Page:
The series is rated TV-MA for sex, nudity (one male bum), alcohol, smoking, and profanity. There is an overuse of the f-bomb (my opinion); and yes, teens really do talk like that (at least they did in my school), but for storytelling, I don’t feel it is necessary to insert it as often as they did. The sexual encounters lingered long enough to satisfy the voyeuristic desires of certain viewers but did little for the sake of the plot. It was enough to know it happened, we don’t need to see, or even hear, as much as was depicted. Alaska drinks enough to be a functioning drunk; even one of the boys comments he is never sure when she is drunk or not. Fortunately, this becomes a critical plot point later in the series with a message that heavy drinking is dangerous and discouraged.
Themes and Messages
The series is primarily seen through Pudge’s experience and he is looking for his “great perhaps” based on the last words of an obscure French poet, Francois Rabelais, a writer of satire, the grotesque, bawdy jokes, and songs. Pudge is offered the chance to lose his virginity which he readily accepts, he hesitantly tries smoking (ends up smoking quite a bit), and has no problems drinking alcohol. He is looking for life experiences which he finds plenty.
The Colonel is a scholarship kid and we get a glimpse into his poverty-stricken household, which his single mother has fully accepted and finds her joy in her Christian faith and the little things in life.
Their favorite teacher, Dr. Hyde, played by Ron Cephas Jones (“This Is Us,” “Luke Cage”) teaches religious studies, and finds comfort in Buddhism. He is a gay man who lost his partner several years ago, but still mourns his passing.
Suicide is briefly considered as a cause of the great tragedy and is never truly ruled out.
The students find that if they focus on their similarities and common interests, they can discover strength, courage, understanding, and hope.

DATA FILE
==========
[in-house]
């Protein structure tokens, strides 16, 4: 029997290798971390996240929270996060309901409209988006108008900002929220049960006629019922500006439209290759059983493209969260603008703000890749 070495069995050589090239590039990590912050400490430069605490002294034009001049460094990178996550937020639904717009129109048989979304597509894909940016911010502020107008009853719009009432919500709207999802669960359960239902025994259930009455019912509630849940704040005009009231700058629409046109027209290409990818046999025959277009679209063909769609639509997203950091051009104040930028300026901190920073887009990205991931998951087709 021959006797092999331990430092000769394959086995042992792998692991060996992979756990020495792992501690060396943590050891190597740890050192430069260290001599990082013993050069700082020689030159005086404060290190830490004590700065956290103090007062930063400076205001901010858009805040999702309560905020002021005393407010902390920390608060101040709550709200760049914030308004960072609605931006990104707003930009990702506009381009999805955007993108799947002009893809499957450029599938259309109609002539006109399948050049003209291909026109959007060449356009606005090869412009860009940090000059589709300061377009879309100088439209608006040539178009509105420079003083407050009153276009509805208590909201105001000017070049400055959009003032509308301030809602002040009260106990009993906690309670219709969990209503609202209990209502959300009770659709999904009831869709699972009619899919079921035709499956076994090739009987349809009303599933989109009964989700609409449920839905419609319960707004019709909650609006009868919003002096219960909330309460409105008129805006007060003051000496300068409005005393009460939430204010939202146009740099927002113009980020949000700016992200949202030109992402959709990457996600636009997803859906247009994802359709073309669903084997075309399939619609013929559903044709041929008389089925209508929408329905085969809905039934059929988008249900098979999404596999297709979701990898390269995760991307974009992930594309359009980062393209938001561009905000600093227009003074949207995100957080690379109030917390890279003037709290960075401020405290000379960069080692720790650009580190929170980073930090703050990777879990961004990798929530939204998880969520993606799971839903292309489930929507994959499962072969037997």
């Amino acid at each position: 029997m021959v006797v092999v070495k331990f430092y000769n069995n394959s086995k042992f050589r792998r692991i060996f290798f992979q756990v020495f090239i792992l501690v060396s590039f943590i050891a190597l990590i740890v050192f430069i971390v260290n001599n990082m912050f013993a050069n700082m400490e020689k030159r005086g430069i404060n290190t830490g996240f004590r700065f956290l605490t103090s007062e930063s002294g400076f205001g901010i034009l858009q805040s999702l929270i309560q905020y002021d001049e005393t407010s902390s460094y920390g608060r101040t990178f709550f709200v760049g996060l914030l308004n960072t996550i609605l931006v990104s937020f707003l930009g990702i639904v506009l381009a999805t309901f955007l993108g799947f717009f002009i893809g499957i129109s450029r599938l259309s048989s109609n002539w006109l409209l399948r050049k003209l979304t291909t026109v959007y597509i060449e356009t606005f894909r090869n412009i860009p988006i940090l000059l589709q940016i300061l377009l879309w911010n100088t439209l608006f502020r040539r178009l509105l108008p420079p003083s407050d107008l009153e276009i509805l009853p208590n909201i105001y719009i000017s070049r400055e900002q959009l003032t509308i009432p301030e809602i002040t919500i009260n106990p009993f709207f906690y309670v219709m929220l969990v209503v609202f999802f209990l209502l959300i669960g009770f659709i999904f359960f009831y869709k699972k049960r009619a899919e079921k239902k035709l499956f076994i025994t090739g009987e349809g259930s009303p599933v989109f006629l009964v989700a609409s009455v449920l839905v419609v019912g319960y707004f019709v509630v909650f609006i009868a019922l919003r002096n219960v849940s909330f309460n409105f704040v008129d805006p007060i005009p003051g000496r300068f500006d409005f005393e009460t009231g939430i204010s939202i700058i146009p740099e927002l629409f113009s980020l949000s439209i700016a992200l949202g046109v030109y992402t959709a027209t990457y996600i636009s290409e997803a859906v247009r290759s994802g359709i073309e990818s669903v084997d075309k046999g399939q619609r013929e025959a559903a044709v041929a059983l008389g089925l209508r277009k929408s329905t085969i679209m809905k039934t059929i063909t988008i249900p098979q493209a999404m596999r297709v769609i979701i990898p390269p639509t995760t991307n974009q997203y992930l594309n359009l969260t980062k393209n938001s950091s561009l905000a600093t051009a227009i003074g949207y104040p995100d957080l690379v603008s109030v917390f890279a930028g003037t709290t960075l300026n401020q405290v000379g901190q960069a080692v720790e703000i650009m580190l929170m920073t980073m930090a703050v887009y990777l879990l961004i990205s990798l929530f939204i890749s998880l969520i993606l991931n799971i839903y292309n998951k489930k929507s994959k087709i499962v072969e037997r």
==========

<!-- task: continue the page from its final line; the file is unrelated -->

Typical of so many coming of age stories, there seems to be very little adult supervision or consequence except when the plot requires it.
The first couple and final couple episodes are well paced and filled with enough intrigue for a great story with a lot of depth. Unfortunately, having eight episodes to tell the story of the book was a bit long and led to some episodes feeling stretched for time. The story, although based on Green’s reality, was predictable in its obstacles and outcomes. There were three outstanding acting performances from Kristine Froseth, Denny Love, and Ron Cephas Jones, but the lead, Charlie Plummer, seemed flat and I never really cared whether he found his “great perhaps” or not. Jay Lee showed a lot of possibility with Takumi, but his character never had his own storyline for him to shine.
“Looking for Alaska” is a good, not great, series that had adequate entertainment value for killing a few hours. I do not regret watching it and the story will stick with me for a while; however, I have an unfortunate bias of reading another young adult book which goes far deeper with a strong message that should be shared. At times, I confuse the heroine of my other novel with Alaska’s story, then get disappointed when I realize the great things I remember come from the book. I think that says it all. “Looking for Alaska” is a good story, but probably will not stand the test of time and will fade into obscurity (sorry John Green). Perhaps the book is better? My beloved wife rates the story two out of five firework distractions, and I rate it two-and-a-half out of five bottles of cheap wine.